As a runner, you might not think much about your ankles. We tend to focus on our feet—painful blisters, unsightly toenails, and sore soles—without ever shifting our attention upwards, even just a couple of inches.
But your ankle—which connects the bones in the lower leg to the bones of the foot—is a crucial joint to acknowledge and understand, because it acts as a hinge that allows and restricts movement as you walk and run.
“Your ankle plays a key role in both absorbing impact [upon landing] and transferring force into the ground when you’re pushing off,” says Christopher Lundstrom, Ph.D., a lecturer in the School of Kinesiology at the University of Minnesota and head coach for Team USA Minnesota, an elite development program for professional distance runners.
More From Runner's World
Without a fully functioning ankle, you won’t get far. And you might not even realize your ankle’s limited mobility is holding you back.
What is ankle mobility?
A lot of runners use the terms mobility and flexibility interchangeably. Flexibility is all about soft tissue (i.e. your muscles, tendons, and ligaments), says Lundstrom, and how it stretches in response to stress. “Mobility, on the other hand, is about a joint’s range of motion and ability to function properly,” he explains.
So, how exactly does the ankle joint function? “The ankle proper is a singular joint that connects the two leg bones, the tibia and the fibula, to the ankle bone, which is called the talus,” explains David Caldarella, the head of podiatric medicine and a foot/ankle specialist at St. Elizabeth’s Medical Center, a Boston University Teaching Hospital, in Boston. “It primarily moves in one direction: up and down.” When your foot is pointing upwards, that’s called dorsiflexion; when your foot is pointing down, that’s called plantar flexion.
(There is another joint right below the ankle called the subtalar joint, says Caldarella, which is responsible for moving your foot side to side—a.k.a. pronation and supination. These joints function as a unit, but this article will focus on the mobility of the ankle joint itself.)
Generally speaking, a normal gait requires at least 10 to 15 degrees of dorsiflexion, says Caldarella. On the flip side, most people have 30 to 35 degrees of plantar flexion available (but that type of motion is way less of a concern for runners).
“If the ankle joint isn’t moving properly [or hitting that minimum 10-degree dorsiflexion], then something has to compensate for that,” says Lundstrom. “And irregularities at the ankle can cause problems all the way up the kinetic chain.” That may mean overuse injuries like runner’s knee, IT band syndrome, and Achilles tendinopathy.
For example, if one ankle is not moving properly, you’re not going to be able to push off and create as much force with that side while running, Lundstrom explains. Not only does that force your knee and low back to absorb more stress, it requires the opposite side to do more work to keep you moving forward, which could lead to overworked calves or hip flexors on that other side.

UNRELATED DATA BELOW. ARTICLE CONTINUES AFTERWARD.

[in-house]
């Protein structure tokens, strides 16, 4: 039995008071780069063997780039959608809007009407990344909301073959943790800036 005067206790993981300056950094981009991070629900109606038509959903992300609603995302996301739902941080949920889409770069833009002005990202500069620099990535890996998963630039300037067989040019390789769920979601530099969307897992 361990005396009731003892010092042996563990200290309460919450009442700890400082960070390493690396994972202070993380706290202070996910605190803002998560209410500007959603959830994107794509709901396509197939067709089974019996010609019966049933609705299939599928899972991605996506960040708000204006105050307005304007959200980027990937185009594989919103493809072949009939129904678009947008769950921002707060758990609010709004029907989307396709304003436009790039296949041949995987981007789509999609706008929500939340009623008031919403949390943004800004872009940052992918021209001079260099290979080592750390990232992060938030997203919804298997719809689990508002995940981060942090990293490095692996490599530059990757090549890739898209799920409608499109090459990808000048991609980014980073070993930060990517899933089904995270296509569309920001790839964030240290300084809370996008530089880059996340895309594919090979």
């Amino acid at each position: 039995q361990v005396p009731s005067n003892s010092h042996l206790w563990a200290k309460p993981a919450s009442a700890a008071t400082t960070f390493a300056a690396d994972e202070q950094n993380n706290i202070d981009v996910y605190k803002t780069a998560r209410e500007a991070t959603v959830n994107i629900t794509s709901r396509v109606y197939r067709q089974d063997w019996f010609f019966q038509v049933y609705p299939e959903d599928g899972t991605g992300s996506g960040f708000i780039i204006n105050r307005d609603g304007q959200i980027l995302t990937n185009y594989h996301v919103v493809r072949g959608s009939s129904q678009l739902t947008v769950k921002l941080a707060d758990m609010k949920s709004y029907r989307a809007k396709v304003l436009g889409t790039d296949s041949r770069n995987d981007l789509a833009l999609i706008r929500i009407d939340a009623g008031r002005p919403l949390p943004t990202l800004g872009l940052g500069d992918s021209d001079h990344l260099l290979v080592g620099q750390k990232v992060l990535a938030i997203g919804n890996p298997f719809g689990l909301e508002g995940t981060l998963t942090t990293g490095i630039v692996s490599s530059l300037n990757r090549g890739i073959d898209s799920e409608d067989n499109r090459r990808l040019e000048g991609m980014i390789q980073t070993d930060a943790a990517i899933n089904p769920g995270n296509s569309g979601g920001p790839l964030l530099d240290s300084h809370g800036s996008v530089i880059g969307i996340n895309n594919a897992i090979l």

What causes ankle mobility issues?
“The primary issue with limitation of ankle joint dorsiflexion is a tight Achilles tendon,” says Caldarella. On the back of your lower leg, you’ve got your gastrocnemius and soleus muscles—they make up the calf. As they come down the leg, they join to form the Achilles tendon. “When that soft tissue [all the muscles, ligaments, and tendons mentioned] doesn’t allow someone to get that full range upwards [in the ankle], that sets off compensation issues,” he explains.
Another common culprit of limited ankle mobility: “Sometimes, we just get scar tissue from old injuries, like ankle sprains,” says Lundstrom. Limited ankle dorsiflexion is a common occurrence after ankle sprains, research shows.
When the ankle ligaments—especially those on the outside ankle—are not mechanically strong due to sprains that never fully healed, that can also impact ankle stability, says Caldarella. “Ankle instability is when, instead of moving like a hinge, up and down, as intended, you lose that stability and the ankle can roll.” FYI: Ankle instability was among the most common injuries runners dealt with in a 2020 analysis in the Journal of Clinical Medicine.
“Less acute types of damage can also cause issues, like excessive force from running downhill,” says Lundstrom. Even general inflammation can inhibit the ankle’s range of motion. “If you don’t flush that out before you start running, then you’ve got a joint trying to function when it’s not warmed up and fluid yet,” says Lundstrom. Yet another reason warming up is so important!